Researchers highlight the impact of COVID-19 pandemic on patients with cancer, 21 April, The Times
New study warns of the possibility of a "cancer epidemic" in Europe once the pandemic has passed.
Academic warns about risk of `cancer epidemic´ following Covid-19 impact, 21 April, Daily Mail
There is a risk of a cancer epidemic following the response to Covid-19, an academic has warned.
Coronavirus crisis 'could trigger a cancer epidemic', expert warns expert, 21 April, The Mirror
Queen's University's Professor Mark Lawler has warned there is a risk of a future cancer epidemic following the worldwide coronavirus outbreak.
HIDDEN THREAT Coronavirus crisis could trigger a cancer epidemic affecting millions, expert warns, 21 April 2020 The Sun
Scientists warn that the pandemic may have impacted treatment of cancer patients, a dangerous disease, 23 April, International Business Times
Coronavirus: Thousands of cancers going undiagnosed, warns charity, 29 April, The Guardian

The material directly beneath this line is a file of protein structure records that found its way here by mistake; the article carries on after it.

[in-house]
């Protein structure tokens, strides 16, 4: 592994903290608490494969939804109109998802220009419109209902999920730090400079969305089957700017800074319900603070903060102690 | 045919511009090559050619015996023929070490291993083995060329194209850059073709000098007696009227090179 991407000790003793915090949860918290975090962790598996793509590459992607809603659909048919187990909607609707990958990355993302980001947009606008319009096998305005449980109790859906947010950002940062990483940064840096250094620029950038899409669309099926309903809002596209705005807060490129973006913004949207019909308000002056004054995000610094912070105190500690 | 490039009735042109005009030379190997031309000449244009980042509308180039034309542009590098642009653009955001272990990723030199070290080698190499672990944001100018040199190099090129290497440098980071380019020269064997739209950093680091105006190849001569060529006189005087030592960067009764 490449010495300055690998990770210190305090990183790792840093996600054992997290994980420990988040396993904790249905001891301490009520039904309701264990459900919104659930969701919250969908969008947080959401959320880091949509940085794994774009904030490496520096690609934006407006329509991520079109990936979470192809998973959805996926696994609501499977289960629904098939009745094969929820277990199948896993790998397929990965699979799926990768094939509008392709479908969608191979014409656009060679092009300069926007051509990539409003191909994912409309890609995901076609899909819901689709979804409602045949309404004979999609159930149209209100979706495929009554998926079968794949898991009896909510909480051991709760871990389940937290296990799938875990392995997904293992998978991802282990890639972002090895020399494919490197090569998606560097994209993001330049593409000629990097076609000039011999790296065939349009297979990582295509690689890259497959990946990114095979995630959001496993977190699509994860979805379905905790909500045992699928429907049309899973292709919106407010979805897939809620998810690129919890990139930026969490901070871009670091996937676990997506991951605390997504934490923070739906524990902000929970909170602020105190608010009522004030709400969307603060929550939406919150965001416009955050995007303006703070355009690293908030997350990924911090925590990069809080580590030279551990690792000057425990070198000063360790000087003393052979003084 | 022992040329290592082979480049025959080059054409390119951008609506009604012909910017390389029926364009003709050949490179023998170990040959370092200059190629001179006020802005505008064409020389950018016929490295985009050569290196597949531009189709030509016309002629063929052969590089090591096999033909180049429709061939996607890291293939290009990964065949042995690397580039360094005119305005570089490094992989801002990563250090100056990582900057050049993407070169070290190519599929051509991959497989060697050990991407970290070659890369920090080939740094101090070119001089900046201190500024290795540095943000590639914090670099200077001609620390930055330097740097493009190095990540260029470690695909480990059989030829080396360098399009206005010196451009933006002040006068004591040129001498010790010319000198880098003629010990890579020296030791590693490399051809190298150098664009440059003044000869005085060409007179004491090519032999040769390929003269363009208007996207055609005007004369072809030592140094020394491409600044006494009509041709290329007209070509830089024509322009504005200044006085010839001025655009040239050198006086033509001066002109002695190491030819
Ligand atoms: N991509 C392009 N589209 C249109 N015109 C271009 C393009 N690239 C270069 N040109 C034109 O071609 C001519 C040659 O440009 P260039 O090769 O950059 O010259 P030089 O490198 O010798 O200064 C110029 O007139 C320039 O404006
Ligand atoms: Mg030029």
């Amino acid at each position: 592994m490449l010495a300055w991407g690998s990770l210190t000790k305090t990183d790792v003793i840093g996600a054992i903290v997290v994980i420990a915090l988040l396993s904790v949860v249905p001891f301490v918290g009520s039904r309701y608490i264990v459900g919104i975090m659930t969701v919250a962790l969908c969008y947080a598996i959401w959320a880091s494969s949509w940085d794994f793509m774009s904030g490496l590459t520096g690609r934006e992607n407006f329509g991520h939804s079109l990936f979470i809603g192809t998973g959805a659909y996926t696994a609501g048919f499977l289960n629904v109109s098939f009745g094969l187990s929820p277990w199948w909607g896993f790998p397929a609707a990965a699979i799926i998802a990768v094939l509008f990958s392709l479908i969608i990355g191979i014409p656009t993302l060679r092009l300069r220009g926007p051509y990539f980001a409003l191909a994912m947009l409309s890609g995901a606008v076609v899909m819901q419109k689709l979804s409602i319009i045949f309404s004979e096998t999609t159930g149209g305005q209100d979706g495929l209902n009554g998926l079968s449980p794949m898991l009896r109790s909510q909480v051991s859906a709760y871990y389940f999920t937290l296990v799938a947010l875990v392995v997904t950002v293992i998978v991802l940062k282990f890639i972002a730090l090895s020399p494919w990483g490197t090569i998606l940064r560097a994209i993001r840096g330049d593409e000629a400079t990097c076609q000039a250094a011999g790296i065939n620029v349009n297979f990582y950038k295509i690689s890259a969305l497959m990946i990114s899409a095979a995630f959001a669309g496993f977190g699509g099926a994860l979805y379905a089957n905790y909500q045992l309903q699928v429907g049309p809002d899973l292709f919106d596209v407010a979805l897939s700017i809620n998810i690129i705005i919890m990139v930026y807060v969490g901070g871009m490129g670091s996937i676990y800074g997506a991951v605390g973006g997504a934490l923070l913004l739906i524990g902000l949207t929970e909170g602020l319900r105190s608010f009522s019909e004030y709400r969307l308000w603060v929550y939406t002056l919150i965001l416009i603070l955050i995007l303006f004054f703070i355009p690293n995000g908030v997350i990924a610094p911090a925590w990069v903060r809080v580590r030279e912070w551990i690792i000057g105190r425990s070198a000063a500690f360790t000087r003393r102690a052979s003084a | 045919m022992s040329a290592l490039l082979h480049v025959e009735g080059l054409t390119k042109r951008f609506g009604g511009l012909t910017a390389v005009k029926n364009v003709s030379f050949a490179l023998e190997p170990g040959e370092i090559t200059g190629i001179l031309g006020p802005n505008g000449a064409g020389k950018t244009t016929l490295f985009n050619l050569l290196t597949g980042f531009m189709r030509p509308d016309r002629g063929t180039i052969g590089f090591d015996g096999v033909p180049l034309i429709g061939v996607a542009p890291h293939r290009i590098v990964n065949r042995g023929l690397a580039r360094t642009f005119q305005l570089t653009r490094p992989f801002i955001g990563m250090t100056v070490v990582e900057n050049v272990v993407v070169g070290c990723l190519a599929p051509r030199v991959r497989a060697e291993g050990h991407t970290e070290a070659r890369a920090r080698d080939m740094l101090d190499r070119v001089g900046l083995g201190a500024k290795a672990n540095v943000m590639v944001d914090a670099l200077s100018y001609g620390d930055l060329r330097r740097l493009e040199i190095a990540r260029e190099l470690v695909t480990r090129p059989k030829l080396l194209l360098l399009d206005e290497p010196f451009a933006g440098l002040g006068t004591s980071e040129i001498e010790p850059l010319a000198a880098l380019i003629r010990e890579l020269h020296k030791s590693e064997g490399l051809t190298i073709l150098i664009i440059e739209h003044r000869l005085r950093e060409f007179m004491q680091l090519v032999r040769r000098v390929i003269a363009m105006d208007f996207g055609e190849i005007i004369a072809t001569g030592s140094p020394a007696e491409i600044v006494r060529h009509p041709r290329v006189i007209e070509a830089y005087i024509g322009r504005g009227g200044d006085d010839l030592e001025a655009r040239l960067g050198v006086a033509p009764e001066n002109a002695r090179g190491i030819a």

18,000 more people could die of cancer because of coronavirus, 29 April, Metro
Almost 18,000 more people could die of cancer due to coronavirus, study shows, 29 April, The Independent
COVID-19 crisis could trigger cancer epidemic, claims new study, 23 April, International Business Times
Watch: Cancer Care in the Era of COVID-19
Podcast Episode 5 - Cancer collaboration in Ireland, and mental health care in a crisis
Associate Pro-Vice-Chancellor and Professor of Digital Health, Professor Mark Lawler, will feature in BBC Panorama episode, ‘Britain’s Cancer Crisis’, airing on 6 July 2020, 6th July 2020
Good Morning Ulster Radio Interview, 7th July 2020
Ted X 42:26 ‘COVID-19, Cancer and Comorbidities: A Deadly Triumvirate’
Professor Mark Lawler, Associate Pro-Vice-Chancellor and Professor of Digital Health. Faculty of Medicine, Health and Life Sciences; Chair in Translational Cancer Genomics, Patrick G Johnston Centre for Cancer Research, Queen's University Belfast: Associate Director, Health Data Research Wales-Northern Ireland: Scientific Director, DATA-CAN, The Health Data Research Hub for Cancer